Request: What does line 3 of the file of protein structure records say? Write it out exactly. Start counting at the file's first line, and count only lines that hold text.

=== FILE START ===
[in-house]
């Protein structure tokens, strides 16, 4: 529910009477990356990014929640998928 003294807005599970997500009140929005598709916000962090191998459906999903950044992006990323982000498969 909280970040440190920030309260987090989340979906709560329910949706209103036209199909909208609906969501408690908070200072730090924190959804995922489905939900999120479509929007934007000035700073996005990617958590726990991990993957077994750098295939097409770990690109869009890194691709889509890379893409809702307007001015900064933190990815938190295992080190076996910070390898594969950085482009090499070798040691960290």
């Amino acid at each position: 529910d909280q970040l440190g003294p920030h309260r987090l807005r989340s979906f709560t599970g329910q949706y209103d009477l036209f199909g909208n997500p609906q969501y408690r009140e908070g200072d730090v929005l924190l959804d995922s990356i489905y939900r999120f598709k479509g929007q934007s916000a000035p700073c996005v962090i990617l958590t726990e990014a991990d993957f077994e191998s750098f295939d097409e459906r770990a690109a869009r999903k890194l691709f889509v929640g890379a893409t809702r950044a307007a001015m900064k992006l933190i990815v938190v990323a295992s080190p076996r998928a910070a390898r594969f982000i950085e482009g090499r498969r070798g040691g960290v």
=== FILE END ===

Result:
């Amino acid at each position: 529910d909280q970040l440190g003294p920030h309260r987090l807005r989340s979906f709560t599970g329910q949706y209103d009477l036209f199909g909208n997500p609906q969501y408690r009140e908070g200072d730090v929005l924190l959804d995922s990356i489905y939900r999120f598709k479509g929007q934007s916000a000035p700073c996005v962090i990617l958590t726990e990014a991990d993957f077994e191998s750098f295939d097409e459906r770990a690109a869009r999903k890194l691709f889509v929640g890379a893409t809702r950044a307007a001015m900064k992006l933190i990815v938190v990323a295992s080190p076996r998928a910070a390898r594969f982000i950085e482009g090499r498969r070798g040691g960290v």